Holler has been the coordinator for the Jefferson County Drug Treatment Court Program since 2017.

As is the case in any public health crisis, there are two ways to look at the problem.

There’s the view from 30,000 feet — 15.7 million opioid pills distributed over seven years and countless lives affected. But there’s also the view from ground level. Holler, as the coordinator of drug treatment court and a member of the drug free coalition, is able to see both views.

At both levels, what Holler sees is a community doing what it can to solve the problem through collaboration and creatively using the limited resources it has.

On the ground, drug treatment court itself is a collaboration between a judge, the district attorney, public defenders, probation officers, substance abuse counselors, law enforcement, Holler himself and case managers.

“We get together from all these different points of view and try to come to a consensus as to what’s the best direction this person can take to achieve sobriety or maintain sobriety or better their lives long term,” Holler said.

Zooming out, drug court fits into the larger web of policy solutions in the whole county. The collaboration on all levels and the work continuing to be done show Holler that the county is giving its best shot at the crisis.

“So when you have that just on a micro level dealing with individuals and then you also have that on a macro level dealing with criminal justice policy or health policy or overall how are we going to combat this,” Holler said. “That bodes well for having a coordinated effort to offer services to keeping the public safe, to provide people with the health options to overcome substance abuse.”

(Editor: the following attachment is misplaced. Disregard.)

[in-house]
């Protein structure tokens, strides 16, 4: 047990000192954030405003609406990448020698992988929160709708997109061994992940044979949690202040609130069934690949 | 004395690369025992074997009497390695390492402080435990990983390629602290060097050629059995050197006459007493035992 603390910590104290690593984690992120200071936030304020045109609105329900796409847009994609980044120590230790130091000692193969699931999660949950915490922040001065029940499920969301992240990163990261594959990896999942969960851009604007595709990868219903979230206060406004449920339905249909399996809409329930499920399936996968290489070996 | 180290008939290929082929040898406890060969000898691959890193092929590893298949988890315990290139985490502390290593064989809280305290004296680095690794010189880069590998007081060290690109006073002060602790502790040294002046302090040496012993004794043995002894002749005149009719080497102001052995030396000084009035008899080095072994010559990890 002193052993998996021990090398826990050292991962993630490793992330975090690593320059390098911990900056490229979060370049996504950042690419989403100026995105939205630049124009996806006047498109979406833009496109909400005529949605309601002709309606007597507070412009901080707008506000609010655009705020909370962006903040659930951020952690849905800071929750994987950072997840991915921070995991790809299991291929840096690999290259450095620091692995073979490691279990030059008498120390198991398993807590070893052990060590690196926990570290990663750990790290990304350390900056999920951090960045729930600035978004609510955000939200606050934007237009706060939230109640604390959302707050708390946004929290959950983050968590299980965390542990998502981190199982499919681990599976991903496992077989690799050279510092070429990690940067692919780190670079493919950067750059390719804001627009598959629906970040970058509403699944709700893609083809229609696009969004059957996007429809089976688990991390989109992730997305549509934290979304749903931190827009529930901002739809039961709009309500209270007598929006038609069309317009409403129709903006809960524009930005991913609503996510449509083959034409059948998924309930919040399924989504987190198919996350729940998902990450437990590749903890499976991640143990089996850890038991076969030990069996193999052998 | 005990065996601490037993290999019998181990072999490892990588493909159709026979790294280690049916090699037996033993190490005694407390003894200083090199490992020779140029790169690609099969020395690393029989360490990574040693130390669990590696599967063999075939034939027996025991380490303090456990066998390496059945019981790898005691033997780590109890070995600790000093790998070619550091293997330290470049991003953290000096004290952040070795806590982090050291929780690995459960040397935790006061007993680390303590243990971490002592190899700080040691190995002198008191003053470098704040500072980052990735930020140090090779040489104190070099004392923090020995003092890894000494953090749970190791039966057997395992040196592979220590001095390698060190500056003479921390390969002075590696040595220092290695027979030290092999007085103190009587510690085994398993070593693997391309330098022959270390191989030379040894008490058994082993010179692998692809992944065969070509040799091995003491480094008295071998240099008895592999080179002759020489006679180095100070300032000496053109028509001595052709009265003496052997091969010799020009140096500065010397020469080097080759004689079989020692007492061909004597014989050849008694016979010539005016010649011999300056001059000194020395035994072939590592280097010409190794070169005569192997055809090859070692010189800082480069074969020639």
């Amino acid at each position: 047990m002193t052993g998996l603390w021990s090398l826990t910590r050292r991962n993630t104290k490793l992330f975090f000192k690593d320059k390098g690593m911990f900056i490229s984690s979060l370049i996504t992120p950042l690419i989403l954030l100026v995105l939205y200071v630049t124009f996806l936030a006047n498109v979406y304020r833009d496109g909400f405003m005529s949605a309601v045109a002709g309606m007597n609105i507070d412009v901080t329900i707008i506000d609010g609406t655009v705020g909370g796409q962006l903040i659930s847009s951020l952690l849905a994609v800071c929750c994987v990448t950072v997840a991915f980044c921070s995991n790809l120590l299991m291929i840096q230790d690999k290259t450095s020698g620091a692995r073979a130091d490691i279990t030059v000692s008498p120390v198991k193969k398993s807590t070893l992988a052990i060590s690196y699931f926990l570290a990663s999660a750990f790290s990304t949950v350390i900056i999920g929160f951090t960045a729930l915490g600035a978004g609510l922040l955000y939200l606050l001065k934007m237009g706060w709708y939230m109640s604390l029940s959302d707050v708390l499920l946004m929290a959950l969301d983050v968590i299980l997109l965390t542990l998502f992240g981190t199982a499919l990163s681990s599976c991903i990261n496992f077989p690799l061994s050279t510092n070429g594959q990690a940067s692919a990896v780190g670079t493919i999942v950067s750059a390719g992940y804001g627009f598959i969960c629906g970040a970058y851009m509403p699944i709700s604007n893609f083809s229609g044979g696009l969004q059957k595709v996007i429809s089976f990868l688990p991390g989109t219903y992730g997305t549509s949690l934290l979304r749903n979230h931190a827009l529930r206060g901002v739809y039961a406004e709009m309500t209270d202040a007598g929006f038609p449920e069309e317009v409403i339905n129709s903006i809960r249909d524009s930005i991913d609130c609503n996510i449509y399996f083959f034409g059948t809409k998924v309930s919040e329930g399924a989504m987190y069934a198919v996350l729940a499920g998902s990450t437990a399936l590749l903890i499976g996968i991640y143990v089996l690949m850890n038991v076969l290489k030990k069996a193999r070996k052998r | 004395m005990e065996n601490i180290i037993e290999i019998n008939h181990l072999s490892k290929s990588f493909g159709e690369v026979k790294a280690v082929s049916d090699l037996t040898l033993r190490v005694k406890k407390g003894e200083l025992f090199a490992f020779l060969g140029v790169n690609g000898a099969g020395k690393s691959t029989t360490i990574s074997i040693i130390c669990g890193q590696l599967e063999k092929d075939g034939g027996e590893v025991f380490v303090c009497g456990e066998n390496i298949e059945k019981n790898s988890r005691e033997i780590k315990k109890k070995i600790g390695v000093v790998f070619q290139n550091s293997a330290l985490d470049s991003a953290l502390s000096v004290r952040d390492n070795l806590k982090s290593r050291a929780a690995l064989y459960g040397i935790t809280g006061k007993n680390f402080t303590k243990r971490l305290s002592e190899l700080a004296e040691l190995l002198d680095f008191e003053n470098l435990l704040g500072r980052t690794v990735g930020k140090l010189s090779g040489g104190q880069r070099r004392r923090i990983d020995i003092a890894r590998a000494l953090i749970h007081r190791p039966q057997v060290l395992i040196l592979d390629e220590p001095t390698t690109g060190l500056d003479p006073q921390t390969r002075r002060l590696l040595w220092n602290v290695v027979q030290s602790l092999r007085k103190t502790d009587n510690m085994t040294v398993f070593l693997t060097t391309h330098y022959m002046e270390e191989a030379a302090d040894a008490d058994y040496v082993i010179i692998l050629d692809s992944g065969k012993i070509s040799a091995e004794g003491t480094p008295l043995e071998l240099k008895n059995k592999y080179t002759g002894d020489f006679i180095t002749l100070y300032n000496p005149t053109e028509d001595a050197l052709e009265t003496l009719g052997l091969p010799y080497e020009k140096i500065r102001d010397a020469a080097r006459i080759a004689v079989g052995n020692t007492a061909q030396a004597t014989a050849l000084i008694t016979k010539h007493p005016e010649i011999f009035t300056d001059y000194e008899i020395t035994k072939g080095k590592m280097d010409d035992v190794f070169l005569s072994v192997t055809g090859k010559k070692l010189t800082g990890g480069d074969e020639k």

{span style=”text-decoration: underline;”}The Problem Persists{/span}

While all the stakeholders say the community has put its head down and started working to find a complicated solution to a complicated problem, the crisis is by no means solved in Jefferson County.

“So, do I think it’s handled? No,” Holler said. “Do I think we’re handling it the best we can, and using the resources that we have in the most wise manner? Absolutely.”

Holler, Gray, Barron and Pagenkopf all have a view from both 30,000 feet and ground level. They all see there is still an issue, that this problem is far from solved.

They see that so far in 2019, nearly 900,000 doses of prescription opioids have been supplied to the county, according to the ePDMP data.

There always will be some prescription painkillers in the county, according to Pagenkopf, because they serve an actual medical use, but the hospital system needs to find the best way to dispense these potentially harmful drugs.

“The goal isn’t zero,” Pagenkopf said. “The goal is judicious use, appropriate use. I think that that’s really where that whole idea and concept of stewardship comes in. Patients have pain, it would be unethical of us not to treat that pain. The idea, though, is that we’re treating that pain in the most effective way for that patient so that patient can recover and be pain free.”

Pagenkopf and Barron see that as more and more data gets released about the use of opioids, the more questions they have.

“The real benefit in the data is now people are asking those kinds of questions, it’s driving you to ask more and dig deeper. And that’s what I think is very powerful,” Barron said.

“I try not to read too much into the data other than now I’m asking more questions, now I want to want to know more.”

Gray and Holler see that as prescription opioids get more difficult to obtain and drug users move away from heroin, the use of methamphetamines and cocaine is increasing in the county.

“It’s kind of like a rollercoaster,” Gray said. “You might have cocaine up at the top at some point and then heroin or meth down here and then all of a sudden you kind of have a crisscross and the other one is more popular.”

Whatever drug is more popular, however many people are currently enrolled in Holler’s treatment programs, however many opioid prescriptions are coming out of Fort HealthCare, the problem isn’t going away overnight.

As the problem continues, the Jefferson County Drug Free Coalition will continue to meet the second Friday of every month from 8 to 9 a.m. at the University of Wisconsin-Extension Office in Jefferson. Meetings are open to the public.